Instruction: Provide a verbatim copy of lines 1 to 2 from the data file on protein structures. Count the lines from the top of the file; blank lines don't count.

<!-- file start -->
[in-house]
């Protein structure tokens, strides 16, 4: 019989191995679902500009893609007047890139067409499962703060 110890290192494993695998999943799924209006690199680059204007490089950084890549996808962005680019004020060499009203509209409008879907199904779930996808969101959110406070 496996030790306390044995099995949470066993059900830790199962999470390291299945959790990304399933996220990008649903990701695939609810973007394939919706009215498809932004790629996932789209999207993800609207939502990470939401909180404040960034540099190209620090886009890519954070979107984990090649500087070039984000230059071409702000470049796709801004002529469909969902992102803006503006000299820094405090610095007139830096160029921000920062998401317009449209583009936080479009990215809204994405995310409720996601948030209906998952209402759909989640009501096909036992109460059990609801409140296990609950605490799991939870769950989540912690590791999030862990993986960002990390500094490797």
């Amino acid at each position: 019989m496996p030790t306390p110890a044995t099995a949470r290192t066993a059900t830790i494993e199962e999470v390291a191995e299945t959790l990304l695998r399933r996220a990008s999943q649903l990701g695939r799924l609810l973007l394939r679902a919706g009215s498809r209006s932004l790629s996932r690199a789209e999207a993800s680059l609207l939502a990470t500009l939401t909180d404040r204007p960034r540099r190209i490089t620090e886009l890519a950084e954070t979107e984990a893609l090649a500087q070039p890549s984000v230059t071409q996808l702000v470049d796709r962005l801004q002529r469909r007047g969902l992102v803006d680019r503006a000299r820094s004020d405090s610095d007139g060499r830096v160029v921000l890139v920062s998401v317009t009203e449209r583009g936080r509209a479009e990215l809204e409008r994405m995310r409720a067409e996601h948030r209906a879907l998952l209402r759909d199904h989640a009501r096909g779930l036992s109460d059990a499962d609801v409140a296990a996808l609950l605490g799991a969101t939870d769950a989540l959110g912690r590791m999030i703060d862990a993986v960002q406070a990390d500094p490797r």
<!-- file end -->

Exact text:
[in-house]
């Protein structure tokens, strides 16, 4: 019989191995679902500009893609007047890139067409499962703060 110890290192494993695998999943799924209006690199680059204007490089950084890549996808962005680019004020060499009203509209409008879907199904779930996808969101959110406070 496996030790306390044995099995949470066993059900830790199962999470390291299945959790990304399933996220990008649903990701695939609810973007394939919706009215498809932004790629996932789209999207993800609207939502990470939401909180404040960034540099190209620090886009890519954070979107984990090649500087070039984000230059071409702000470049796709801004002529469909969902992102803006503006000299820094405090610095007139830096160029921000920062998401317009449209583009936080479009990215809204994405995310409720996601948030209906998952209402759909989640009501096909036992109460059990609801409140296990609950605490799991939870769950989540912690590791999030862990993986960002990390500094490797």